At the opening of the CPI(M) congress, party spokesmen were still trying to maintain some distance from the Congress, saying that they would provide parliamentary backing to a Congress-led coalition, if the BJP-led coalition fell apart. But by week's end, the Stalinists were urging the Congress to spare no effort to split the BJP coalition and make an immediate bid for power. As for the Congress's right-wing socio-economic program, CPI(M) Politbureau member and West Bengal Premier Jyoti Basu urged the Congress to subject them to 'sincere introspection.'

The CPI, the smaller and traditionally more pro-Congress of the two Stalinist parties, took a similar line at its 17th national congress, which was held in Madras September 14-18. It too promised 'issue-based support' to the party led by Sonia Gandhi, widow of Rajiv and daughter-in-law of Indira Gandhi.

In so far as there was any opposition within the leadership of either Stalinist party to the pro-Congress line, it was from the standpoint of provincial electoral concerns. In the three states where the Left Front holds office--West Bengal, Kerala and Tripura--the Congress is the Stalinist parties' main electoral rival.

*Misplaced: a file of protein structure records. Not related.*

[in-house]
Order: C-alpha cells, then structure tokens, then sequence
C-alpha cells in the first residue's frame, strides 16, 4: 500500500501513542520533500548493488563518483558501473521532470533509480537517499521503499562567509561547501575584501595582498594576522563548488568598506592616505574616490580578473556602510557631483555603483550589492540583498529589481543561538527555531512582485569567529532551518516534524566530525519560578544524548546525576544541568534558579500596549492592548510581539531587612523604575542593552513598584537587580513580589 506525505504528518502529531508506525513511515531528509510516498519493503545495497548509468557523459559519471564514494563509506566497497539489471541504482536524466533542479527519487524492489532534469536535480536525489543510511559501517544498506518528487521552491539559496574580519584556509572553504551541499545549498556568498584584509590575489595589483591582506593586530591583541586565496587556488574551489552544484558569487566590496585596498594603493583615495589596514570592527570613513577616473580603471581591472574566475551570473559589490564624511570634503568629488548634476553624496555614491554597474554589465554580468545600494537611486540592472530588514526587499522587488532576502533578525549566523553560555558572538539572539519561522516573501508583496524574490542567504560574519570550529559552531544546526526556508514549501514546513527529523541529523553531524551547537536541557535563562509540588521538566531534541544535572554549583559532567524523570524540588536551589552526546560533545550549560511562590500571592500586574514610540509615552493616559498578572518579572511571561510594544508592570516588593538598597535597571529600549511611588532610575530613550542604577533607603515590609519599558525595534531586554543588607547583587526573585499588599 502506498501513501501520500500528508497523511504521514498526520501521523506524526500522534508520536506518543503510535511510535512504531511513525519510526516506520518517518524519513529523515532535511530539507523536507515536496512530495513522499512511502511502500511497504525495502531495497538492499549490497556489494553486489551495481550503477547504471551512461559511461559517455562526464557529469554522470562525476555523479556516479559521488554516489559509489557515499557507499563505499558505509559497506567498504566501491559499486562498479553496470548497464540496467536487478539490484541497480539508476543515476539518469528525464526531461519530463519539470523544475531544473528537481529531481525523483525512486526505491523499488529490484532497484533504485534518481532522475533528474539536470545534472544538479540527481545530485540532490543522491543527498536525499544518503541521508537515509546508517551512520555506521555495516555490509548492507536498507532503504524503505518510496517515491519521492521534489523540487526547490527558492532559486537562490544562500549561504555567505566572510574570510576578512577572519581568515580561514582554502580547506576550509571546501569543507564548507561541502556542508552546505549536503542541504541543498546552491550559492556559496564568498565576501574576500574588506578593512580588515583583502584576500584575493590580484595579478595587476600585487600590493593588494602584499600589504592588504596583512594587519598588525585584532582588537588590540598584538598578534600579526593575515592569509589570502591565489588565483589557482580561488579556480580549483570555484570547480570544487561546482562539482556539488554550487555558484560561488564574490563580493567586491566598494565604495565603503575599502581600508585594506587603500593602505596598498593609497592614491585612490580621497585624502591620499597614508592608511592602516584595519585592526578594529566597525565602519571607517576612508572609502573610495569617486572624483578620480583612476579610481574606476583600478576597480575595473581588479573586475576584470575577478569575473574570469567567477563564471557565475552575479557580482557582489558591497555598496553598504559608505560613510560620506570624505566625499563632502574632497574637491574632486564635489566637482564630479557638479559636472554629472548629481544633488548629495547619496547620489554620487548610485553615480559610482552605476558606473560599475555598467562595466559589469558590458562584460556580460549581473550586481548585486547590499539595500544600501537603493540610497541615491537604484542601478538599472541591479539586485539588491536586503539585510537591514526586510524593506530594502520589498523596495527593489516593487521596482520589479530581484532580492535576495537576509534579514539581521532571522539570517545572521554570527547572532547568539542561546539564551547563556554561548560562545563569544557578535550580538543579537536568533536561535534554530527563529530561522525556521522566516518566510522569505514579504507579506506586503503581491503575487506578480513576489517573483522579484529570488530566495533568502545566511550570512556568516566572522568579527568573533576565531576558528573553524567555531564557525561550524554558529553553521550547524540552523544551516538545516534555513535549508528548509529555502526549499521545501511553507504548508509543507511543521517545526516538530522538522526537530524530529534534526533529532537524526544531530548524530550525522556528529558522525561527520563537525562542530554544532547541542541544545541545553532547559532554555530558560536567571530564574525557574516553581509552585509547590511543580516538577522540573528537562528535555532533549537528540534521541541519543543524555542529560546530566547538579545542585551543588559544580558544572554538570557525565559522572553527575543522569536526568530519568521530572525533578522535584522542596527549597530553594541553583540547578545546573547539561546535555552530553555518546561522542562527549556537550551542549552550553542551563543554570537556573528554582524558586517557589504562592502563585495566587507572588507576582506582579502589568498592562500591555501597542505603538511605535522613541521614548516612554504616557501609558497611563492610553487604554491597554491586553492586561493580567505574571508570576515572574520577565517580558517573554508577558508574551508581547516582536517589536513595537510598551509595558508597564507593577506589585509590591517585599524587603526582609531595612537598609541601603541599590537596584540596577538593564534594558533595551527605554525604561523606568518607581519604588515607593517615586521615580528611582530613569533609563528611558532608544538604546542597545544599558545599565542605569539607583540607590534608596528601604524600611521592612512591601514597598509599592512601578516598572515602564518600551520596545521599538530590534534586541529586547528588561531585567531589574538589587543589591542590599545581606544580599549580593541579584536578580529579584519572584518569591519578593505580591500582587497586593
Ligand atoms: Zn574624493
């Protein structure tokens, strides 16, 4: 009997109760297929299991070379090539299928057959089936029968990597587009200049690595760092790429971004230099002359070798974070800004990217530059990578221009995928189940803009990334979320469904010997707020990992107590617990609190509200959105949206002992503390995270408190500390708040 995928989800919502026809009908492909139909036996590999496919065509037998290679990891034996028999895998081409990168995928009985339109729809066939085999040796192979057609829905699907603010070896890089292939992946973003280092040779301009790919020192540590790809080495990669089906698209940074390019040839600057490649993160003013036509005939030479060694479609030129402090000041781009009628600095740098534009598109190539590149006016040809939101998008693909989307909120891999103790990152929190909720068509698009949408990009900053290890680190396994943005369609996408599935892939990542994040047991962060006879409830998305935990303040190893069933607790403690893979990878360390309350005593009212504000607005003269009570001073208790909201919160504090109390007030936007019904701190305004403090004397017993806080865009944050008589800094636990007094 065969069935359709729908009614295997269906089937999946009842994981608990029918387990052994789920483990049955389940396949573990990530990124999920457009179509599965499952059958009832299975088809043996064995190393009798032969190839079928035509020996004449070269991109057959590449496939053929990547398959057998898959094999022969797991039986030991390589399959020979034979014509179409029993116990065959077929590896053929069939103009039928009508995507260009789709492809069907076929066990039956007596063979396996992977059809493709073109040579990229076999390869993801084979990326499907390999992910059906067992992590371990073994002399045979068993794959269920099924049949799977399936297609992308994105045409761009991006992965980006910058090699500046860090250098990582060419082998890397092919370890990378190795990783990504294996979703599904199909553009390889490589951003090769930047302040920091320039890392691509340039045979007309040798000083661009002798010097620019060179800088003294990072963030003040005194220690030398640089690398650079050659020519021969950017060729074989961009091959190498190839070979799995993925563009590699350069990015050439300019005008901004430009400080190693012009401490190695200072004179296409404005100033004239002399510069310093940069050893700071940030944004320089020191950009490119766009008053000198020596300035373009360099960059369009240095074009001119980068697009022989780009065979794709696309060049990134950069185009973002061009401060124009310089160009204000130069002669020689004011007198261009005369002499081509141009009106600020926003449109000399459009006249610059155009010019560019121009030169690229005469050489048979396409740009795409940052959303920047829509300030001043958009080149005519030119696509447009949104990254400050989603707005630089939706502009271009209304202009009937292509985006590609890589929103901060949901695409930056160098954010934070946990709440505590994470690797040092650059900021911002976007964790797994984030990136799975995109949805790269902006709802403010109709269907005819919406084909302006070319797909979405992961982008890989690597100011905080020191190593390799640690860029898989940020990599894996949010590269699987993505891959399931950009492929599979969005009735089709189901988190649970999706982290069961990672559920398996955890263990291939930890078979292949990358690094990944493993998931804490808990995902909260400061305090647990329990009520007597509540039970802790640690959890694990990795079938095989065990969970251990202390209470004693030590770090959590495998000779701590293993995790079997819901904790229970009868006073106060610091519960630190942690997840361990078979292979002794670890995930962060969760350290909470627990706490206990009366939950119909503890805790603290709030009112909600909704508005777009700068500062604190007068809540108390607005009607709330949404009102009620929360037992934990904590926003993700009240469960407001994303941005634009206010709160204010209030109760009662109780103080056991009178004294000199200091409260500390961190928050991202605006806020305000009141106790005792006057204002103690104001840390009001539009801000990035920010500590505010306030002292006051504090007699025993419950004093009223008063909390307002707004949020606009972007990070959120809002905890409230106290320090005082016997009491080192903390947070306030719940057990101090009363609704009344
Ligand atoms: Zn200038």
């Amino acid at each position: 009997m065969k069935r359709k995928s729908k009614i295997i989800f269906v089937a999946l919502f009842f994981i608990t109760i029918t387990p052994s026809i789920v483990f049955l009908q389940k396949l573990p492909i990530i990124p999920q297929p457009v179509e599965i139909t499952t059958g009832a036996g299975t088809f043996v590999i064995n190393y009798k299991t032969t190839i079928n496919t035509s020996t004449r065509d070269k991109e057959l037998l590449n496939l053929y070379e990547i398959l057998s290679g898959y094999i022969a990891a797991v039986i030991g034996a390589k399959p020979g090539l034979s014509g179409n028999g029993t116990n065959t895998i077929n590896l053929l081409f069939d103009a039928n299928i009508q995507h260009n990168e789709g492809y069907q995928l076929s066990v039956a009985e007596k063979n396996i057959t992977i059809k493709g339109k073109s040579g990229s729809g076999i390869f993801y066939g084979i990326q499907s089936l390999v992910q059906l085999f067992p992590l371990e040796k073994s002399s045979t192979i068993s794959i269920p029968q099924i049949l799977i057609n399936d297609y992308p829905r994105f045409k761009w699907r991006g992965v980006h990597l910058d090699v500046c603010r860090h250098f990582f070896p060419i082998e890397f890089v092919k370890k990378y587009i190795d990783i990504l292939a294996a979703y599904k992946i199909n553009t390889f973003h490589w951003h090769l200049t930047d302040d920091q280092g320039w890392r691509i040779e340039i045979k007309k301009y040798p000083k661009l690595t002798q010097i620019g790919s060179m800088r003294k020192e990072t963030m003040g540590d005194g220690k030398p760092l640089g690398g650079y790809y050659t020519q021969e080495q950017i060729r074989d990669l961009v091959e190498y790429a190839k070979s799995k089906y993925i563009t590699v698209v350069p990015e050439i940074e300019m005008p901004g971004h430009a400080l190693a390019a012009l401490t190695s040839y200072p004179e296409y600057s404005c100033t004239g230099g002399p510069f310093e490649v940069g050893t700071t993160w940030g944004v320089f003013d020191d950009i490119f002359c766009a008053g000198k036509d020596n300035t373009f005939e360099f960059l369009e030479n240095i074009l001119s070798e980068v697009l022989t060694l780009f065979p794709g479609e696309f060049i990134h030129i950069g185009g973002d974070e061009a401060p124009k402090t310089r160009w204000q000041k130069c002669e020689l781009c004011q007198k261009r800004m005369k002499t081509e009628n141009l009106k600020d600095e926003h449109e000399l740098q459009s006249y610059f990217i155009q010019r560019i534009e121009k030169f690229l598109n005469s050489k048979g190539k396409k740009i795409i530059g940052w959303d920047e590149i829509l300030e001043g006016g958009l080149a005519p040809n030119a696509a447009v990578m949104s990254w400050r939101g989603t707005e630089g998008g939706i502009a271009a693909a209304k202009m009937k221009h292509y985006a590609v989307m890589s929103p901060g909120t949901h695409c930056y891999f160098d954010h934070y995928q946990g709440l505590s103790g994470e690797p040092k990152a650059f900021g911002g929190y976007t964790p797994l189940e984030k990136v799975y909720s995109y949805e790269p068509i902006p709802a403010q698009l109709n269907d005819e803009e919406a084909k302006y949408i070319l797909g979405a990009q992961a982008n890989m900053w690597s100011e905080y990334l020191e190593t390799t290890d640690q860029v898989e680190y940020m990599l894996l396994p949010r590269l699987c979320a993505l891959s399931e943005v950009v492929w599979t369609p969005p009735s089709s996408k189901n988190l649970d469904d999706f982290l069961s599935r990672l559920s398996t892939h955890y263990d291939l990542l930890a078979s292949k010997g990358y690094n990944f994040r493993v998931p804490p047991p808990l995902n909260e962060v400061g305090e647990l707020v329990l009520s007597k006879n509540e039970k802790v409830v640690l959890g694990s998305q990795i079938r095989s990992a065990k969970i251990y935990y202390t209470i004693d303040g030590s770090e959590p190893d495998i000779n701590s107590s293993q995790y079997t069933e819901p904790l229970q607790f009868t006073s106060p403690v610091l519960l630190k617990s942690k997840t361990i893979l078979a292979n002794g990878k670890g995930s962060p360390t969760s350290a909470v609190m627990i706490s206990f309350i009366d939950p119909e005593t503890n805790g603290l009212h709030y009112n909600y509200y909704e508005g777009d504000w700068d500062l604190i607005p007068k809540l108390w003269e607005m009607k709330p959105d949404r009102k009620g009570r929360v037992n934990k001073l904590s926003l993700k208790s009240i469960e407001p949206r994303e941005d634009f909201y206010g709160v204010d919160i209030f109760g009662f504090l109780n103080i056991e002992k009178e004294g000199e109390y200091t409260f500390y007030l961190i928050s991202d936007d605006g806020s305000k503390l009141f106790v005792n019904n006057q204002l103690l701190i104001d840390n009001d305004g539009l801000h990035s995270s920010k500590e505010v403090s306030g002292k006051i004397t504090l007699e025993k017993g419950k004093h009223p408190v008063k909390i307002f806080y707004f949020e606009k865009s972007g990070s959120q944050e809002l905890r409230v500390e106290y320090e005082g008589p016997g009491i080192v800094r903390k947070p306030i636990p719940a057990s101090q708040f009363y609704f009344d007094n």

Cold reaction from the Congress

To the disappointment of the Stalinist leaders, the Congress has reacted coldly to their offer of support. Although on October 6 Congress spokesperson Girija Vyas said the CPI(M)'s offer was 'a good development,' other senior Congress leaders, apparently at Sonia Gandhi's bequest, soon ruled out any prospect of their party accepting the support of the Stalinist-led 'Left Front' to form a government at the centre. Leaders of the Congress state unit in West Bengal, the most important state in which the Left Front forms the government, were particularly vocal in opposing any truck with the CPI(M).

Rajesh Pilot of the Congress Working Committee flatly ruled out any immediate attempt to displace the BJP government: 'We are in no position either to form a government or to topple the present government unless a major ally of the BJP withdraws support.' In fact the largest BJP 'ally,' the Tamil nationalist AIDMK, has repeatedly signalled its readiness to switch camps. If the Congress has yet to act on this offer, it is not simply because it does not want to become beholden to the AIDMK's mercurial leader, Ms. J. Jayalalitha.